CA200 Quantitative Analysis for Business Decisions File name: CA200_Section_04A_StatisticsIntroduction Table of Contents 4. Introduction to Statistics... 1 4.1 Overview... 3 4.2 Discrete or continuous
More informationProbability Distributions
CHAPTER 5 Probability Distributions CHAPTER OUTLINE 5.1 Probability Distribution of a Discrete Random Variable 5.2 Mean and Standard Deviation of a Probability Distribution 5.3 The Binomial Distribution
More informationResearch Methods 1 Handouts, Graham Hole,COGS  version 1.0, September 2000: Page 1:
Research Methods 1 Handouts, Graham Hole,COGS  version 1.0, September 2000: Page 1: THE NORMAL CURVE AND "Z" SCORES: The Normal Curve: The "Normal" curve is a mathematical abstraction which conveniently
More informationInference, Sampling, and Confidence. Inference. Inference
Inference, Sampling, and Confidence Inference defined Sampling Statistics and parameters Sampling distribution Confidence and standard error Estimation Precision and accuracy Estimating sample size 1 Inference
More informationDescriptive Statistics
Descriptive Statistics Suppose following data have been collected (heights of 99 fiveyearold boys) 117.9 11.2 112.9 115.9 18. 14.6 17.1 117.9 111.8 16.3 111. 1.4 112.1 19.2 11. 15.4 99.4 11.1 13.3 16.9
More informationThe Binomial Probability Distribution
The Binomial Probability Distribution MATH 130, Elements of Statistics I J. Robert Buchanan Department of Mathematics Fall 2015 Objectives After this lesson we will be able to: determine whether a probability
More informationSocial Studies 201 Notes for November 19, 2003
1 Social Studies 201 Notes for November 19, 2003 Determining sample size for estimation of a population proportion Section 8.6.2, p. 541. As indicated in the notes for November 17, when sample size is
More informationHypothesis Testing. Chapter Introduction
Contents 9 Hypothesis Testing 553 9.1 Introduction............................ 553 9.2 Hypothesis Test for a Mean................... 557 9.2.1 Steps in Hypothesis Testing............... 557 9.2.2 Diagrammatic
More informationSample Size Issues for Conjoint Analysis
Chapter 7 Sample Size Issues for Conjoint Analysis I m about to conduct a conjoint analysis study. How large a sample size do I need? What will be the margin of error of my estimates if I use a sample
More informationSampling and Hypothesis Testing
Population and sample Sampling and Hypothesis Testing Allin Cottrell Population : an entire set of objects or units of observation of one sort or another. Sample : subset of a population. Parameter versus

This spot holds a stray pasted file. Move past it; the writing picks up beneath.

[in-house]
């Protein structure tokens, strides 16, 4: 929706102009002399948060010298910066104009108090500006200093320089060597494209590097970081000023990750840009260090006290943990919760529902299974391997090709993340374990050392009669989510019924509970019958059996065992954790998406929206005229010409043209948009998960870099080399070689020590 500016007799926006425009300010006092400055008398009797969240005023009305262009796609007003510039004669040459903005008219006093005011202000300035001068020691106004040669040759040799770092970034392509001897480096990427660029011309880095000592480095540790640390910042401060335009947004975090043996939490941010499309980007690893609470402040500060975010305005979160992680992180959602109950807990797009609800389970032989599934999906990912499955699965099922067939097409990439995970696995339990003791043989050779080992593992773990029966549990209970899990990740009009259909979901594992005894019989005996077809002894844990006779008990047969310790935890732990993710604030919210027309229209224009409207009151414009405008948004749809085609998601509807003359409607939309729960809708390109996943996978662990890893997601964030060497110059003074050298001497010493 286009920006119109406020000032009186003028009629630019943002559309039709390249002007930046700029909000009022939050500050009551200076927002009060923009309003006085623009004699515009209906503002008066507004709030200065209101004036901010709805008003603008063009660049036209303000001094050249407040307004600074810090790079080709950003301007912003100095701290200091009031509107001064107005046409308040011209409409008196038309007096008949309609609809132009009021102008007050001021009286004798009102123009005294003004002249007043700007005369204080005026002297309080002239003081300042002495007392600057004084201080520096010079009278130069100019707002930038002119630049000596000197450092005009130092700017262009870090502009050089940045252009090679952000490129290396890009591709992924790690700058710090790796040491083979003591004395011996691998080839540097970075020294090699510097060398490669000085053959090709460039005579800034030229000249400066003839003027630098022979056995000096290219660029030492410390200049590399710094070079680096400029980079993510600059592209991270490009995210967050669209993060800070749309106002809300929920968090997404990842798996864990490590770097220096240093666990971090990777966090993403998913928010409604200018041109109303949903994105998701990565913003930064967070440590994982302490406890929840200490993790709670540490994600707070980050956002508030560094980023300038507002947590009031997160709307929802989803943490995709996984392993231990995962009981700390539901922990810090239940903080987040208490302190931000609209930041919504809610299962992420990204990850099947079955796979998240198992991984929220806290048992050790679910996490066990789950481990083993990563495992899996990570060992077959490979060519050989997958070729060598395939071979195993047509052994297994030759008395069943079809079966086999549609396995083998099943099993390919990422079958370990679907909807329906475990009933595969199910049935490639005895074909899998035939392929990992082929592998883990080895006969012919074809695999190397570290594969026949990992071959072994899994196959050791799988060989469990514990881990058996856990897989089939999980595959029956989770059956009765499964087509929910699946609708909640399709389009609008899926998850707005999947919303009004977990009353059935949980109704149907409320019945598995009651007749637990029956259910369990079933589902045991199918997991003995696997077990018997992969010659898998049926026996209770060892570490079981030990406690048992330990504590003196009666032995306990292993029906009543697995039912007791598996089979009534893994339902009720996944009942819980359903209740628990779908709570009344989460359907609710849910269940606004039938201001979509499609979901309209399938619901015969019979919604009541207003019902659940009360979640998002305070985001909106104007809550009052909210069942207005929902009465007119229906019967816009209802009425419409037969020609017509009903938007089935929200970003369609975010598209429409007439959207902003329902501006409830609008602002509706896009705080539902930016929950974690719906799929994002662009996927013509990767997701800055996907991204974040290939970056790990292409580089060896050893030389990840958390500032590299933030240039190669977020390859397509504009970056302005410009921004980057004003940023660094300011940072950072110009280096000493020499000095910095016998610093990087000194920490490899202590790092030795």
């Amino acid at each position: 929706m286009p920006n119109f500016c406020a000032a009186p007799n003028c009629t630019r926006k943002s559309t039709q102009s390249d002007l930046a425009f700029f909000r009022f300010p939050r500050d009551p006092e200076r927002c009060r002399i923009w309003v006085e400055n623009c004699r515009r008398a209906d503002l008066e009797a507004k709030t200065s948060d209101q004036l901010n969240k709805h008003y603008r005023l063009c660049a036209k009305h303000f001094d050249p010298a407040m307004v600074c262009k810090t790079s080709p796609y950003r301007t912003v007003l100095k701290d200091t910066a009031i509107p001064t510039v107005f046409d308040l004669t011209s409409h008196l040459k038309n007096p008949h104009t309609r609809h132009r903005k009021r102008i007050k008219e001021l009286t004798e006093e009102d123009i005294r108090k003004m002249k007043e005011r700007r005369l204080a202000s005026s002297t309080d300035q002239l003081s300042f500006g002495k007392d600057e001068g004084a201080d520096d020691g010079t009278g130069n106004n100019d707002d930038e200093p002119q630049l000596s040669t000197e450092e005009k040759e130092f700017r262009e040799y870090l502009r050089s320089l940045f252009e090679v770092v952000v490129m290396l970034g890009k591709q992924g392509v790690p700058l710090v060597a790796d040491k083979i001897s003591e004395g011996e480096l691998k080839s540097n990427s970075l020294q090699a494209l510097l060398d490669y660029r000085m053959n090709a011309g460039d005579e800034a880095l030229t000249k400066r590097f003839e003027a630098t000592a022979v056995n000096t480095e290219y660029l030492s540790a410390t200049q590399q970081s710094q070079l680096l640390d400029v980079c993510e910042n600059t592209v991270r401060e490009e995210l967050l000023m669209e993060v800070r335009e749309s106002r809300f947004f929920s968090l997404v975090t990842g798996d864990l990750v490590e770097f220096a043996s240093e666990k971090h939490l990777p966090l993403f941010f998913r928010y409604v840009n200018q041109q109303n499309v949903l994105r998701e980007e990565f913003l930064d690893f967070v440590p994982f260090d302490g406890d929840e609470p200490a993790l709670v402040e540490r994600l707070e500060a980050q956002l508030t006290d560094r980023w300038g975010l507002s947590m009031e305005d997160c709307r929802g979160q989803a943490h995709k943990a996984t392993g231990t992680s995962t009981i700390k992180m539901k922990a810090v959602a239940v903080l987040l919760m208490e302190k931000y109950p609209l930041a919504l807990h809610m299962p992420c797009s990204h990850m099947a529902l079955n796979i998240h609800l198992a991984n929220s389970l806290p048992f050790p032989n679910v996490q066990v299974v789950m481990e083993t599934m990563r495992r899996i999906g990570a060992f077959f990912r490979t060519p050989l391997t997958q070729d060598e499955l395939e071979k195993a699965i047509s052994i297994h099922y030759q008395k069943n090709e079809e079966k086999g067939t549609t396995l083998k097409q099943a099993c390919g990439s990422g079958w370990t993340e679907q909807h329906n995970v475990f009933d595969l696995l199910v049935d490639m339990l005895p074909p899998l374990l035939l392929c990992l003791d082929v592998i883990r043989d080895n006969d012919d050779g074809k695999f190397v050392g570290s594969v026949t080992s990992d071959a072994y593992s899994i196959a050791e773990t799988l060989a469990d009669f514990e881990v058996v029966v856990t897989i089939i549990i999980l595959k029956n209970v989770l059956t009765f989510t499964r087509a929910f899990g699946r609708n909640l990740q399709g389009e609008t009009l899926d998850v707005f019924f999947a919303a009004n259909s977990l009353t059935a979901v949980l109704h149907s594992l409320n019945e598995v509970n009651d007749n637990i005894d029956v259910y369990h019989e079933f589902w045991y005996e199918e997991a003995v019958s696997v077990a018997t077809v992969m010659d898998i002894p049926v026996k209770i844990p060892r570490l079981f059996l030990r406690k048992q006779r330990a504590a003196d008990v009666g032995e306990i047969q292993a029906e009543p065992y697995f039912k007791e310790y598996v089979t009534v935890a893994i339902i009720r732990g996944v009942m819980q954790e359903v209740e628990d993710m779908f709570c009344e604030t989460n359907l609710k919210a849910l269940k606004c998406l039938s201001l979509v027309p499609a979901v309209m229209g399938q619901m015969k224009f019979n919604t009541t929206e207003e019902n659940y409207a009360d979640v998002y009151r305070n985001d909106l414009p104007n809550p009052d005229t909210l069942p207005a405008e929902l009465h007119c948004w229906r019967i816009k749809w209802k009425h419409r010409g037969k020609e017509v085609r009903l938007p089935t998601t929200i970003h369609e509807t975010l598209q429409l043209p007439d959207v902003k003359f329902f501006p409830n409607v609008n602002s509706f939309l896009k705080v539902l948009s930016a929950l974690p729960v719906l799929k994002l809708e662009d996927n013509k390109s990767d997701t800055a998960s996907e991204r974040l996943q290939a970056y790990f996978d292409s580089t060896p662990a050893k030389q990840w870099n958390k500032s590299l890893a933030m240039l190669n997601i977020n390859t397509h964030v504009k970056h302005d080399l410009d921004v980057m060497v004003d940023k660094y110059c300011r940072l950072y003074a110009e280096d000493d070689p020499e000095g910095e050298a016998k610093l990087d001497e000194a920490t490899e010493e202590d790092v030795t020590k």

More informationStats for Strategy Exam 1 InClass Practice Questions DIRECTIONS
Stats for Strategy Exam 1 InClass Practice Questions DIRECTIONS Choose the single best answer for each question. Discuss questions with classmates, TAs and Professor Whitten. Raise your hand to check
More informationObjectives. 6.1, 7.1 Estimating with confidence (CIS: Chapter 10) CI)
Objectives 6.1, 7.1 Estimating with confidence (CIS: Chapter 10) Statistical confidence (CIS gives a good explanation of a 95% CI) Confidence intervals. Further reading http://onlinestatbook.com/2/estimation/confidence.html
More informationChapter 4. Probability and Probability Distributions
Chapter 4. robability and robability Distributions Importance of Knowing robability To know whether a sample is not identical to the population from which it was selected, it is necessary to assess the
More informationINTRODUCTORY STATISTICS
INTRODUCTORY STATISTICS Questions 290 Field Statistics Target Audience Science Students Outline Target Level First or Secondyear Undergraduate Topics Introduction to Statistics Descriptive Statistics
More informationTwosample hypothesis testing, I 9.07 3/09/2004
Twosample hypothesis testing, I 9.07 3/09/2004 But first, from last time More on the tradeoff between Type I and Type II errors The null and the alternative: Sampling distribution of the mean, m, given
More informationMT426 Notebook 3 Fall 2012 prepared by Professor Jenny Baglivo. 3 MT426 Notebook 3 3. 3.1 Definitions... 3. 3.2 Joint Discrete Distributions...
MT426 Notebook 3 Fall 2012 prepared by Professor Jenny Baglivo c Copyright 20042012 by Jenny A. Baglivo. All Rights Reserved. Contents 3 MT426 Notebook 3 3 3.1 Definitions............................................
More informationSTATISTICS 8 CHAPTERS 1 TO 6, SAMPLE MULTIPLE CHOICE QUESTIONS
STATISTICS 8 CHAPTERS 1 TO 6, SAMPLE MULTIPLE CHOICE QUESTIONS Correct answers are in bold italics.. This scenario applies to Questions 1 and 2: A study was done to compare the lung capacity of coal miners
More information1. What is the critical value for this 95% confidence interval? CV = z.025 = invnorm(0.025) = 1.96
1 Final Review 2 Review 2.1 CI 1propZint Scenario 1 A TV manufacturer claims in its warranty brochure that in the past not more than 10 percent of its TV sets needed any repair during the first two years
More informationPOLI 300 Handout #2 N. R. Miller RANDOM SAMPLING. Key Definitions Pertaining to Sampling
POLI 300 Handout #2 N. R. Miller Key Definitions Pertaining to Sampling RANDOM SAMPLING 1. Population: the set of units (in survey research, usually individuals or households), N in number, that are to
More informationLab 6: Sampling Distributions and the CLT
Lab 6: Sampling Distributions and the CLT Objective: The objective of this lab is to give you a hands on discussion and understanding of sampling distributions and the Central Limit Theorem (CLT), a theorem
More informationSample Size Determination
Sample Size Determination Population A: 10,000 Population B: 5,000 Sample 10% Sample 15% Sample size 1000 Sample size 750 The process of obtaining information from a subset (sample) of a larger group (population)
More informationof course the mean is p. That is just saying the average sample would have 82% answering
Sampling Distribution for a Proportion Start with a population, adult Americans and a binary variable, whether they believe in God. The key parameter is the population proportion p. In this case let us
More informationStatistics 2014 Scoring Guidelines